The rest of this article is only available to active members of Questia

Sign up now for a free, 1-day trial and receive full access to:

  • Questia's entire collection
  • Automatic bibliography creation
  • More helpful research tools like notes, citations, and highlights
  • Ad-free environment

Already a member? Log in now.

Notes for this article

Add a new note
If you are trying to select text to create highlights or citations, remember that you must now click or tap on the first word, and then click or tap on the last word.
One moment ...
Project items

Items saved from this article

This article has been saved
Highlights (0)
Some of your highlights are legacy items.

Highlights saved before July 30, 2012 will not be displayed on their respective source pages.

You can easily re-create the highlights by opening the book page or article, selecting the text, and clicking “Highlight.”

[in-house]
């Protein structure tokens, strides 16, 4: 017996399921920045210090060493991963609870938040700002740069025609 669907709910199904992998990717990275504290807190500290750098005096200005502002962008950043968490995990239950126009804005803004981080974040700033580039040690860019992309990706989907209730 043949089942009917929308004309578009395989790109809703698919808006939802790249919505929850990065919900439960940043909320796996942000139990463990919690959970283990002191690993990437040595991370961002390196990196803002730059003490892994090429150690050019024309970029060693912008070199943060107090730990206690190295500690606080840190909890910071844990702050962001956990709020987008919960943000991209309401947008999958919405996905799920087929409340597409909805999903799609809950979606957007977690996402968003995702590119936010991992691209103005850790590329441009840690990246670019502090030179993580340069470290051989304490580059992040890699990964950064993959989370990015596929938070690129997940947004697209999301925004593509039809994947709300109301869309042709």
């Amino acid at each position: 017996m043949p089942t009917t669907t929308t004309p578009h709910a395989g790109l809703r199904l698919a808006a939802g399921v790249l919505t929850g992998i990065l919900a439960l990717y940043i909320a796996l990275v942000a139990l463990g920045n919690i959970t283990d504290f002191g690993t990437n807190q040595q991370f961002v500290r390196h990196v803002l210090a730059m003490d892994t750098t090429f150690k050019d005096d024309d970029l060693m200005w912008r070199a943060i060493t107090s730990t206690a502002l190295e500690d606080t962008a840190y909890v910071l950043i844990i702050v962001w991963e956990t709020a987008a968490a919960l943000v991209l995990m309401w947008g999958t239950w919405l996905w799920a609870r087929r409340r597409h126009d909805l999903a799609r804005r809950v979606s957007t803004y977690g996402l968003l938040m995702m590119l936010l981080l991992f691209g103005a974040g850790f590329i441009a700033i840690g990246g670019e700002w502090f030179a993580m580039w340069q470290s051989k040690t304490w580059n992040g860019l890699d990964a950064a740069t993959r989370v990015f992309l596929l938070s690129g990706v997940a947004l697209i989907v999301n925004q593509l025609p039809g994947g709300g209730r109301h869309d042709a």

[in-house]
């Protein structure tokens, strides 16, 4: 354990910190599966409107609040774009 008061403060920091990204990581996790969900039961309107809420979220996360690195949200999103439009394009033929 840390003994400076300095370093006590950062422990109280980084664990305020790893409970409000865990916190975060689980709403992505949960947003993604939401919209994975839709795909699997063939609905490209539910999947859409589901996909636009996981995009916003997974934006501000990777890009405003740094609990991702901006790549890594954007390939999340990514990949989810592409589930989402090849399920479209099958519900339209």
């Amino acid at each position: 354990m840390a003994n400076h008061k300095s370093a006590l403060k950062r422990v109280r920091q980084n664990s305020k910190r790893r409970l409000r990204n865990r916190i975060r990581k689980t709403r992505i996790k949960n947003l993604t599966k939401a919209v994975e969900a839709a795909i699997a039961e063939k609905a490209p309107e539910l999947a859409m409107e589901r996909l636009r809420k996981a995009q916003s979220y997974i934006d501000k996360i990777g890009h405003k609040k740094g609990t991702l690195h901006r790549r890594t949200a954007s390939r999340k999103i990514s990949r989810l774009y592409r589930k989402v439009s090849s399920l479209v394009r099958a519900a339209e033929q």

Citations (0)
Some of your citations are legacy items.

Any citation created before July 30, 2012 will labeled as a “Cited page.” New citations will be saved as cited passages, pages or articles.

We also added the ability to view new citations from your projects or the book or article where you created them.

Notes (0)
Bookmarks (0)

You have no saved items from this article

Project items include:
  • Saved book/article
  • Highlights
  • Quotes/citations
  • Notes
  • Bookmarks
Notes
Cite this article

Cited article

Style
Citations are available only to our active members.
Sign up now to cite pages or passages in MLA, APA and Chicago citation styles.

(Einhorn, 1992, p. 25)

(Einhorn 25)

1

1. Lois J. Einhorn, Abraham Lincoln, the Orator: Penetrating the Lincoln Legend (Westport, CT: Greenwood Press, 1992), 25, http://www.questia.com/read/27419298.

Cited article

Madeline, Mermaids, and Medusas in "The Eve of St. Agnes."
Settings

Settings

Typeface
Text size Smaller Larger
Search within

Search within this article

Look up

Look up a word

  • Dictionary
  • Thesaurus
Please submit a word or phrase above.